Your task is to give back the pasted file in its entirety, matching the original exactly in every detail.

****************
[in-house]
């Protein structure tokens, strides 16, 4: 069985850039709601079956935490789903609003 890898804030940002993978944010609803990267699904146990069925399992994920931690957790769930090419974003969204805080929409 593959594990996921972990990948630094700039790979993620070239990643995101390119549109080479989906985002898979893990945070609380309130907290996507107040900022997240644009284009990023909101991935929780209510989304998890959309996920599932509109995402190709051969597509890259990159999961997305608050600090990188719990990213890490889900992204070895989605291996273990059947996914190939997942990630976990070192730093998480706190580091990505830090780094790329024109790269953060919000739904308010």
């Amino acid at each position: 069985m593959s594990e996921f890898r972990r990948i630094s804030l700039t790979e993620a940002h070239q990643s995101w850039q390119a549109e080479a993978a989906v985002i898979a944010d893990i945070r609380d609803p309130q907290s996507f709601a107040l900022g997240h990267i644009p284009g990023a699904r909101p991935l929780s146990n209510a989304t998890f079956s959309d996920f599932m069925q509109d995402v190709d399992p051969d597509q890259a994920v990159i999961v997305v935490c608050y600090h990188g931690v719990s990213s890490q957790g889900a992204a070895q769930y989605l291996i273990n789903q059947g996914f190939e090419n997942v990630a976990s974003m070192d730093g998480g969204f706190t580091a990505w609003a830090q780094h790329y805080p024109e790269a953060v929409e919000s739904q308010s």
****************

[in-house]
């Protein structure tokens, strides 16, 4: 069985850039709601079956935490789903609003 890898804030940002993978944010609803990267699904146990069925399992994920931690957790769930090419974003969204805080929409 593959594990996921972990990948630094700039790979993620070239990643995101390119549109080479989906985002898979893990945070609380309130907290996507107040900022997240644009284009990023909101991935929780209510989304998890959309996920599932509109995402190709051969597509890259990159999961997305608050600090990188719990990213890490889900992204070895989605291996273990059947996914190939997942990630976990070192730093998480706190580091990505830090780094790329024109790269953060919000739904308010």
């Amino acid at each position: 069985m593959s594990e996921f890898r972990r990948i630094s804030l700039t790979e993620a940002h070239q990643s995101w850039q390119a549109e080479a993978a989906v985002i898979a944010d893990i945070r609380d609803p309130q907290s996507f709601a107040l900022g997240h990267i644009p284009g990023a699904r909101p991935l929780s146990n209510a989304t998890f079956s959309d996920f599932m069925q509109d995402v190709d399992p051969d597509q890259a994920v990159i999961v997305v935490c608050y600090h990188g931690v719990s990213s890490q957790g889900a992204a070895q769930y989605l291996i273990n789903q059947g996914f190939e090419n997942v990630a976990s974003m070192d730093g998480g969204f706190t580091a990505w609003a830090q780094h790329y805080p024109e790269a953060v929409e919000s739904q308010s």